Share a Hunt or TwoÖ

Personally I find it hard to catch up with friends and get out with them on a hunt. Itís because Iím often doing the Master Bowhunter Award thing. The awardís maths is done on a week by week basis because if I get behind on harvesting trophy class game it makes it near impossible later on in the year to catch up. Those years Iíve got the MB award Iíve always had to hunt deep into December. So sharing hunts with friends when Iím working on the MB award ñ it just doesnít happen. This year was a bit different though, a bit more casual and Iíve had the fun of introducing a few friends to bowhunting. Itís been really rewarding. So have a think about sharing your adventures with a non-hunter, I promise youíll have a great timeÖ

Jake is my neighbours young fella and heís always shooting his bow. Over the fence I asked if he was up for a fox. Next morning the lights were on in their house at 4am and he was waiting at my truck at 4.59am. One minute early - clearly keen. There was no point trying to beat the summer sunrise, this being a quiet farm, I knew weíd see a few even if we got there ëlateí. As it turned out two is not exactly a few, but itís a lot better than none. The last fox of the morning was moving through timber on its way to the old piggery sheds. Everything went textbook, I got Jake on the right spot, called the fox in to 12m like it was on a string and he got an arrow away. He missed, yes, but who cares, weíve all done that. An opportunity to convert is the job of the guide, so my job was done. Jake did really well and also did everything I asked of him and no doubt learned a thing or two about thing or two to get a fox next time.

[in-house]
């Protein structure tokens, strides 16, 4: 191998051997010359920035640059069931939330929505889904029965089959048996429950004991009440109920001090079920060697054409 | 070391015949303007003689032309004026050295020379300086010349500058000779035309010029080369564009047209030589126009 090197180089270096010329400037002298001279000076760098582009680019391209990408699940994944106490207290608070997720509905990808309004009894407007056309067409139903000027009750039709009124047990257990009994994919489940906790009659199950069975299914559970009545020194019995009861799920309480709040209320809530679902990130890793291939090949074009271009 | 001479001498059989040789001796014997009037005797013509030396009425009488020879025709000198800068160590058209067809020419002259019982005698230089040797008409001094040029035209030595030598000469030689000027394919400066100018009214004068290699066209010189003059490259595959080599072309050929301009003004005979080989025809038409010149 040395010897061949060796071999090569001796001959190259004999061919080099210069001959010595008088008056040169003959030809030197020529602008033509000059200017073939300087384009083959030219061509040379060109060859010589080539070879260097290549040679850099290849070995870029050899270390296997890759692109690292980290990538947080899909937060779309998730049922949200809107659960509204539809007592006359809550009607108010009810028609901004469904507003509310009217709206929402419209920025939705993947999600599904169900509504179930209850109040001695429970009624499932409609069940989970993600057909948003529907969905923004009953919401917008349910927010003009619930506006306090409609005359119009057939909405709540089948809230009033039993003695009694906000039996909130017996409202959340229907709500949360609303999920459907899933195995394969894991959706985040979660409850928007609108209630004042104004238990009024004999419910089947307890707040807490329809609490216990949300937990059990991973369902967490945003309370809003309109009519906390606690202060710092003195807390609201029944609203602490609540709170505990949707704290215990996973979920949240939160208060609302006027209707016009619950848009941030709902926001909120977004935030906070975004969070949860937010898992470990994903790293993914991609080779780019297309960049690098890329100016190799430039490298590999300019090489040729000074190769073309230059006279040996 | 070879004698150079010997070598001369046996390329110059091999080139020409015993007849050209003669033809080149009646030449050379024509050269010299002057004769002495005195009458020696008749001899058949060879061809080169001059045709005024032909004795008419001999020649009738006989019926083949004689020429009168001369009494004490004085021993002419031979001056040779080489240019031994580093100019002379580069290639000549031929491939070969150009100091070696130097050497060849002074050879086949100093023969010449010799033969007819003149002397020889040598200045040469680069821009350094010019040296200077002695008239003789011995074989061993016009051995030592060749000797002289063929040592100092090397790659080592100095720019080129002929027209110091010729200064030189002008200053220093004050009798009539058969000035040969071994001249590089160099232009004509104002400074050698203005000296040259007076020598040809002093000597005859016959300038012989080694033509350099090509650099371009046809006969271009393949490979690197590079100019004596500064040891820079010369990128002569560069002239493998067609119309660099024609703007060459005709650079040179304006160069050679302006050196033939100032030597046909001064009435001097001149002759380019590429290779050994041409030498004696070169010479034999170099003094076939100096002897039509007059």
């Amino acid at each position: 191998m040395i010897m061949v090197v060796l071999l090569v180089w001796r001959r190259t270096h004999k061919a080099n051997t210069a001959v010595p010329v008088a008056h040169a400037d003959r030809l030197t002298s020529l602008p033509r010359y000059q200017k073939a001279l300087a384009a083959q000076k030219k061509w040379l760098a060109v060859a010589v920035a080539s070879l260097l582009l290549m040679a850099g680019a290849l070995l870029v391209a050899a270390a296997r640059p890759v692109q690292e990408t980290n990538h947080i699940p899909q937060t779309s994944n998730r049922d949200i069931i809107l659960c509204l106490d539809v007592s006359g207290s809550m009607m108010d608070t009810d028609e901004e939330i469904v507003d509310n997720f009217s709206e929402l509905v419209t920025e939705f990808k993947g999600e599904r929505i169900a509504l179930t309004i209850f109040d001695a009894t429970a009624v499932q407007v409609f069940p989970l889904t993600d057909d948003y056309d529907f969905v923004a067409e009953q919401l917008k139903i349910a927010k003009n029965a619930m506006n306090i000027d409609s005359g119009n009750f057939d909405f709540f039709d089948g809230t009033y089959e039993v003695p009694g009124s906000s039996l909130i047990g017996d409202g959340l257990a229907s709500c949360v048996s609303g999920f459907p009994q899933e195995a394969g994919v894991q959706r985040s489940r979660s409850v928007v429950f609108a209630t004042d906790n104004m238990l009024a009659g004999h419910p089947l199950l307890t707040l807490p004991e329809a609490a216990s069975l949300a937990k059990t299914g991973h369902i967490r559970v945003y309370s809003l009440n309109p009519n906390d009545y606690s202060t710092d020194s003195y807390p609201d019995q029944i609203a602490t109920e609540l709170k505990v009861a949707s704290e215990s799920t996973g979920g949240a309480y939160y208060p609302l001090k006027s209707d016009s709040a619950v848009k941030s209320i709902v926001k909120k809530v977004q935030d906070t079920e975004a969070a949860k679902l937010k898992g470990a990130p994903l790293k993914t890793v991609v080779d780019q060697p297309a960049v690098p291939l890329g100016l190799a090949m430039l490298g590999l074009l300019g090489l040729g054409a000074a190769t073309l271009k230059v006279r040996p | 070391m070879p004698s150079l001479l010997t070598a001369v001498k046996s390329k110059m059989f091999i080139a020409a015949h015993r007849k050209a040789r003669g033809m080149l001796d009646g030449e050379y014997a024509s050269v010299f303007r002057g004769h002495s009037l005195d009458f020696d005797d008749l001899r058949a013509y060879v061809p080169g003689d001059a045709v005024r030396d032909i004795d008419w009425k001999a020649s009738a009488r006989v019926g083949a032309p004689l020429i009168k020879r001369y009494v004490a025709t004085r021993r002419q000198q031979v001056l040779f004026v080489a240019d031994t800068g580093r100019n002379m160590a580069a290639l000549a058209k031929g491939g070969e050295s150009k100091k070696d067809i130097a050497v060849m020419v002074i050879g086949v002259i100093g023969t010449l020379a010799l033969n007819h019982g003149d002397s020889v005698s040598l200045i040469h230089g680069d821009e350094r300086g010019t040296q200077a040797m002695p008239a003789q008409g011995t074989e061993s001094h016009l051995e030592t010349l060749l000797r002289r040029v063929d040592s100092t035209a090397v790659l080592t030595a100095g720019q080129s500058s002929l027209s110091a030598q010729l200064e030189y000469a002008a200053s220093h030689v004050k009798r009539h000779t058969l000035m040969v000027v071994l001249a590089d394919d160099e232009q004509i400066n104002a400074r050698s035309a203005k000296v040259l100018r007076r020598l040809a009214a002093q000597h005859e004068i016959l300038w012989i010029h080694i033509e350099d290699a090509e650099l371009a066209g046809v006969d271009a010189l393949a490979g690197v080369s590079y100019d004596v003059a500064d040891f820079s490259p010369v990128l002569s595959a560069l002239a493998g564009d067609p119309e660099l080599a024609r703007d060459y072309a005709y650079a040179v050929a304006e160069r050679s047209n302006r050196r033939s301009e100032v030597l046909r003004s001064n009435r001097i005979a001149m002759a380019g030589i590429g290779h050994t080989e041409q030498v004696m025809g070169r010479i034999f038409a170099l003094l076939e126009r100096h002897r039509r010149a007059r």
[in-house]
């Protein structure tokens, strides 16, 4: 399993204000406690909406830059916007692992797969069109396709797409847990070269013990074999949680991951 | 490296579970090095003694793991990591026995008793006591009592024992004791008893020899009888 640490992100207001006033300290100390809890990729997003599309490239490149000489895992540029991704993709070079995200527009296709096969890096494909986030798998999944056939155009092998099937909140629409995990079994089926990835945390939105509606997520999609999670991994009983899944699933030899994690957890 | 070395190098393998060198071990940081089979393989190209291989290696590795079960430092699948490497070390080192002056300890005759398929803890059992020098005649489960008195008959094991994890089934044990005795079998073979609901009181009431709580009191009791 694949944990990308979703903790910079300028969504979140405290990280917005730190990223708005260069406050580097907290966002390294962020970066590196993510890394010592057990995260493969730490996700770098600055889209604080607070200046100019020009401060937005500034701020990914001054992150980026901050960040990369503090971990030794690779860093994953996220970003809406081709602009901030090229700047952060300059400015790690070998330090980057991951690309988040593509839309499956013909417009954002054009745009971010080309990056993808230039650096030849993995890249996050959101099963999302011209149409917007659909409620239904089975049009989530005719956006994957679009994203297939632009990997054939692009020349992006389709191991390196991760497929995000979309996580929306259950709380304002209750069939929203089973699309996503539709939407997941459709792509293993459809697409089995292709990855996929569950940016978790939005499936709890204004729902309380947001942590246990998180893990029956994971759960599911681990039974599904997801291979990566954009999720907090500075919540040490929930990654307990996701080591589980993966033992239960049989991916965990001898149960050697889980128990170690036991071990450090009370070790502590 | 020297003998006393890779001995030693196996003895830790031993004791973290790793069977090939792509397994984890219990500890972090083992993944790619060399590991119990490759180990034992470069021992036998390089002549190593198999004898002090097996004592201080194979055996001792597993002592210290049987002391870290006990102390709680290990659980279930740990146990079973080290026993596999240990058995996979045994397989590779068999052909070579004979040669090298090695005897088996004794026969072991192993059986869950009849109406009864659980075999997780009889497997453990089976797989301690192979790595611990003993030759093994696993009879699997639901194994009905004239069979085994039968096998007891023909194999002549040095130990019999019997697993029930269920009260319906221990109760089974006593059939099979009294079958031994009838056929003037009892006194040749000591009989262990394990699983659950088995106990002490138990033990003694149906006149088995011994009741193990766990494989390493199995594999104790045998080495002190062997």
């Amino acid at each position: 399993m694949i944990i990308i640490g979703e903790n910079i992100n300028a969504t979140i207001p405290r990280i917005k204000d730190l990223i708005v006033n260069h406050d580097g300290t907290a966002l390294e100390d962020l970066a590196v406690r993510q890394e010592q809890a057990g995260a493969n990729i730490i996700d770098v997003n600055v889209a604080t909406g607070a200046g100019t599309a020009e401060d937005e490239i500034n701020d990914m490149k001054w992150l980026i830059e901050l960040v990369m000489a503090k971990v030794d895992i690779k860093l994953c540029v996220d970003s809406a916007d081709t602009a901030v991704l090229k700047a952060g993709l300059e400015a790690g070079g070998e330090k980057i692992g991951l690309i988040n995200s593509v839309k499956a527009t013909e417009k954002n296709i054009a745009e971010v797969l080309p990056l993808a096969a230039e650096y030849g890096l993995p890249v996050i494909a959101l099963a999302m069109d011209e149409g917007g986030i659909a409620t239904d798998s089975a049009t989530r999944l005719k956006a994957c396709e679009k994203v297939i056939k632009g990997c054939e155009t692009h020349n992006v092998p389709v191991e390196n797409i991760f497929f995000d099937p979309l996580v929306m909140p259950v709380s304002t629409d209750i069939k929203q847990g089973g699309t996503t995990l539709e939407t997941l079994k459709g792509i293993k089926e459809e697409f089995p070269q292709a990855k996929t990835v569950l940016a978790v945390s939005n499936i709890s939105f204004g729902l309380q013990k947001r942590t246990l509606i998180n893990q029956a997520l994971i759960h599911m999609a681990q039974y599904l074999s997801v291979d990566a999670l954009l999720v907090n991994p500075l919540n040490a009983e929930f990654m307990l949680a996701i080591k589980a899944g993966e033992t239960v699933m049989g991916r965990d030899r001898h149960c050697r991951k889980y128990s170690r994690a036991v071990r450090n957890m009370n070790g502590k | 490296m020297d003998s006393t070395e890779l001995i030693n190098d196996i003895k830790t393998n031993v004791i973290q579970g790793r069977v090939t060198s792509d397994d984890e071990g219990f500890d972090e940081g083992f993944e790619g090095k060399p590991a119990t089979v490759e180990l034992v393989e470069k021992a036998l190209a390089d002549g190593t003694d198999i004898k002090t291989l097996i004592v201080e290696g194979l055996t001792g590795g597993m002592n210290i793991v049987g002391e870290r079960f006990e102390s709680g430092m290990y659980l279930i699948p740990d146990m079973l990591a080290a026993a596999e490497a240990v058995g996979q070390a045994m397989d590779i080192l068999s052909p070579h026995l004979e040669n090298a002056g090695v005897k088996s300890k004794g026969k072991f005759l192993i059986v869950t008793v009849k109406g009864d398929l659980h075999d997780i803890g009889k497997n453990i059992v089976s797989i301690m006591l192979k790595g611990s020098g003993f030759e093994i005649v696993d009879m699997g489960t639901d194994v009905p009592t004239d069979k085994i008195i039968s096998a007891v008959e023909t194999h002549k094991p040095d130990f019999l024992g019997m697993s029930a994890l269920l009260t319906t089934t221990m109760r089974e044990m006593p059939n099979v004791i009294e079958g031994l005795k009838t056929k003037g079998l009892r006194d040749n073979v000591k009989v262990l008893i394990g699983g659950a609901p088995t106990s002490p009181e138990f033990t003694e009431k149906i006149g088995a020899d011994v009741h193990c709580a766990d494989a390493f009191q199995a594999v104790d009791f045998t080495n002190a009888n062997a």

It was good watching Jake get that shot away. I also enjoyed passing on those tricks you just have to know to have any chance at predator calling. And thereís lots of tricks. If you plan on taking someone out for their first hunt, use the road trip there to switch them on so they know what to expect. Remember rule number one - itís got to be fun. Iíve been on lots of guided hunts and all the good guides do the same thing ñ they work their tail off for their guest. But that doesnít mean you shouldnít hunt either. The recipe that works best for me is to take turns at each calling spot - only one hunter is on point. This way thereís little chance of spoiling an opportunity and thereís maximum freedom for the shooter to make their moves without having to factor in anotherís. The ëotherí guy has the camera and his/her bow is on the ground. The big plus with this recipe is now youíve got a camera catching all the action. As soon as one of you gets a result, that person is then out and all the remaining hunting opportunities for the day then go to the otherÖ until they score that isÖ